He revised and expanded the Institutes over the course of his life, until the final 1559 edition (from 6 chapters to 4 volumes). He wrote commentaries on almost every book of the Bible. His correspondence to leaders of the Reformation around the world and to others takes up 11 volumes. He preached two different sermons every Sunday, plus every day on alternate weeks (6 a.m., 7 in the winter). He preached 123 sermons on Genesis, 200 on Deuteronomy, 159 on Job, 174 on Ezekiel, 189 on Acts, 342 on Isaiah and many more. He averaged 170 sermons per year. The weeks he was not preaching every day he lectured three times to pastoral students. He also met every Thursday with the church leaders to handle cases and issues that needed his comments and counsel, counselled with numerous individuals, and entertained many guests at his home.
In all that he has written, preached and counselled, one theme of God stands out above the rest; the Sovereignty of God. It is because of God’s sovereignty and power that he preached the doctrine of election (predestination) and on human depravity for he will not pervert or change any of God’s Word from its original interpretation (to the best of his knowledge). He wanted only to be faithful to God and to show God’s glory for what it is.
It is true that Calvin played his part in the execution of Servetus as a heretic. However it would be stretching a bit too far to accuse him of outright murder, for Servetus was already a condemned man in virtually all the States in Christendom (Roman and Protestant alike). This is still a blot that many people put against him (intolerance they call it), while neglecting Calvin’s compassionate dealings with Servetus while the latter was in jail towards the end of his life (often visiting him daily to bring him to repentance of his errors).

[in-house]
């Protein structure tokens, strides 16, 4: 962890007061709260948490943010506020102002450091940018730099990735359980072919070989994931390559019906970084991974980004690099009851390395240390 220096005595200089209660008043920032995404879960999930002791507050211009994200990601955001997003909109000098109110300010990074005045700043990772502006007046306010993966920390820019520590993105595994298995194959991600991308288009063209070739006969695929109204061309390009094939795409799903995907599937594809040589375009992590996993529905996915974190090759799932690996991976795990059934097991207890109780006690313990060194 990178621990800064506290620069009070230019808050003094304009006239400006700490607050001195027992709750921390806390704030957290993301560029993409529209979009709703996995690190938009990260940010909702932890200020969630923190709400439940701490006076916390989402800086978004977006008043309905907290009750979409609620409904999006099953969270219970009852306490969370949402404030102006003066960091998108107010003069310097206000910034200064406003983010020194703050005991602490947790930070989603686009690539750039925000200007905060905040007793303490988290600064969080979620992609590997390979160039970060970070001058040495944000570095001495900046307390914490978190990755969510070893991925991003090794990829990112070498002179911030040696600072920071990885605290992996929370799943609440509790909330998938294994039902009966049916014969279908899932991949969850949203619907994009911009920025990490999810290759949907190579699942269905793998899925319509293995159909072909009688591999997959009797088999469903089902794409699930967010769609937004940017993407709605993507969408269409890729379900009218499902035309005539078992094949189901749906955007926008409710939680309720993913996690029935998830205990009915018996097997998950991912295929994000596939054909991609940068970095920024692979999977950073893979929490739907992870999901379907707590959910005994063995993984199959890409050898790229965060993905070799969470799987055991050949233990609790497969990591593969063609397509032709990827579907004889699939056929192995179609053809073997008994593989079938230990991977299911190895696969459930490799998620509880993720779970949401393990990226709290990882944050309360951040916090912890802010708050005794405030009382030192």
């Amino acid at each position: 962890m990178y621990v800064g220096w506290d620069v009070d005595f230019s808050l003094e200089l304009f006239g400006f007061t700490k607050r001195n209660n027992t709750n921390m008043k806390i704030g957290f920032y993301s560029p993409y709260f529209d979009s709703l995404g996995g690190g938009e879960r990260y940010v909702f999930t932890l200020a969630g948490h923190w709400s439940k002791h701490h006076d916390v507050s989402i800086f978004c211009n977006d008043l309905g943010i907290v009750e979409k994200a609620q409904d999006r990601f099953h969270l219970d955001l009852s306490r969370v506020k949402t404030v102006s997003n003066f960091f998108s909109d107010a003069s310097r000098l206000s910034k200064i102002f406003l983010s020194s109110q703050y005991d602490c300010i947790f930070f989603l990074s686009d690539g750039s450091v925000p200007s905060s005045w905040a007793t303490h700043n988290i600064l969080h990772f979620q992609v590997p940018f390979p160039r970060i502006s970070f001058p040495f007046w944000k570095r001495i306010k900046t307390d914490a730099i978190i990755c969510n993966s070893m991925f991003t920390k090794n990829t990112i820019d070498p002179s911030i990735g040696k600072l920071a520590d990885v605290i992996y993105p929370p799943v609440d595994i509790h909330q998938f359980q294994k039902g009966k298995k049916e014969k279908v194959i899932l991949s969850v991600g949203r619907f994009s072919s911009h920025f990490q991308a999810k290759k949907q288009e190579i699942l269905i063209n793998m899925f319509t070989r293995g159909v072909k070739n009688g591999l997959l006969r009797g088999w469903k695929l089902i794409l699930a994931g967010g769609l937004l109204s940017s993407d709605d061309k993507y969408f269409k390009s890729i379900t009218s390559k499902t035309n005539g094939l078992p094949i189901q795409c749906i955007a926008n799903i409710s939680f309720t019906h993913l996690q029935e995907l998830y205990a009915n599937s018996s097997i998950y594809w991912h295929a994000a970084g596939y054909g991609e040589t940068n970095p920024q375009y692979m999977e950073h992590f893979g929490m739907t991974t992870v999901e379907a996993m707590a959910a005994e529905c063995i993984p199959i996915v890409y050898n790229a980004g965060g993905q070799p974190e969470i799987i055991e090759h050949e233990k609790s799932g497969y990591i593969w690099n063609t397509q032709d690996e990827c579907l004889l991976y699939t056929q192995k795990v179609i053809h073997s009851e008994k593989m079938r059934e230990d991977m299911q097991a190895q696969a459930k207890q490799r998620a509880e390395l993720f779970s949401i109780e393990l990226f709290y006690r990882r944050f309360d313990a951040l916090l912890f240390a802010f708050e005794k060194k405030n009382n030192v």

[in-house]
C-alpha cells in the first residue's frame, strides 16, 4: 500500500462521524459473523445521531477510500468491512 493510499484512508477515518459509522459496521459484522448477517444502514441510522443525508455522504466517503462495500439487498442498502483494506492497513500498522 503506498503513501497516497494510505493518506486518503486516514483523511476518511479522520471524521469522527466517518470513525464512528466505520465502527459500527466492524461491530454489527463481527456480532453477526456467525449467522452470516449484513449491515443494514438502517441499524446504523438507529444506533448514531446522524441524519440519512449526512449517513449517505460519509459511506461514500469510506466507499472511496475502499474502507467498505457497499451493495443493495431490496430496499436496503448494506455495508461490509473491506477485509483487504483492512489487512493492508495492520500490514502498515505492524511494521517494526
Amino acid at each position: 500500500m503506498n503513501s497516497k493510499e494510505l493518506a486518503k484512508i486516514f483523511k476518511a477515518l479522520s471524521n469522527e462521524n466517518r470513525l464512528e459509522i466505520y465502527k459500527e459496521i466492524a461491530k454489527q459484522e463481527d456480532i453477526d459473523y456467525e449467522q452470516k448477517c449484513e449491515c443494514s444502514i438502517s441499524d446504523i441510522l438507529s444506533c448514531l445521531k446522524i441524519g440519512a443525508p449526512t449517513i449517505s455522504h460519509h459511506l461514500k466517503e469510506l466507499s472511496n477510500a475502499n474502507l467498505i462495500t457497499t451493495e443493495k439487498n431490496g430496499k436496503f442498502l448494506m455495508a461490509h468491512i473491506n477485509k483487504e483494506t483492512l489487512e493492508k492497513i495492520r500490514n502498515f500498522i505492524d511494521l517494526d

John had a bad temper and was easily irritated, to which he confessed and asked for forgiveness from the council many times (especially at his death bad). His lack of sympathy and understanding to those who believe in Believer’s Baptism is also bemoaned by us who are from the Reformed Baptist. In the end, John Calvin was not perfect nor would he ever lay claim to such bold a statement. He knew full well that he is merely a sinner before God.
In autumn 1558, Calvin became ill with fever. Shortly after he recovered, he strained his voice while preaching, which brought on a violent fit of coughing. He burst a blood-vessel in his lungs, and his health steadily declined thereon. For him death was agonizing for he did not have the comfort of failing senses; his mind was still very active and awake! He feared only the lost of speech. Eventually he preached his final sermon in church on 6 February 1564. Calvin died on 27 May 1564 aged 54. He was buried in an unmarked grave according to his wishes.
For all his faults and his imperfections, John Calvin will always be remembered as the Reformer who preached what he saw daily; the Sovereignty, Majesty, Power of a Holy God that is revealed in the pages of Scripture. It is to that God that he surrenders everything.
In this brief account, we have seen how God has changed the life of a self-righteous young man who walked the way of the world and enslaved to a god of his own creation, to a life that relies only on the righteousness of Jesus Christ that was purchased at the Cross. We have seen how his zeal and vision stems from an unyielding stand on God’s Word and his persistence in ensuring that God’s work is done to the best of his ability. We have also seen his heart as a pastor and in his family, considered his labour and his death. Although 500 years have passed since his birth, yet Calvin will continue to be remembered. We remember him because he put no confidence in investing on worldly activities, but solely on the Word of God. Although all things will perish, the word of God will continue forever. Where are you investing your ministry in?
A voice says, "Cry!" And I said, "What shall I cry?"
All flesh is grass, and all its beauty is like the flower of the field.
The grass withers, the flower fades when the breath of the LORD blows on it; surely the people are grass.
The grass withers, the flower fades, but the word of our God will stand forever.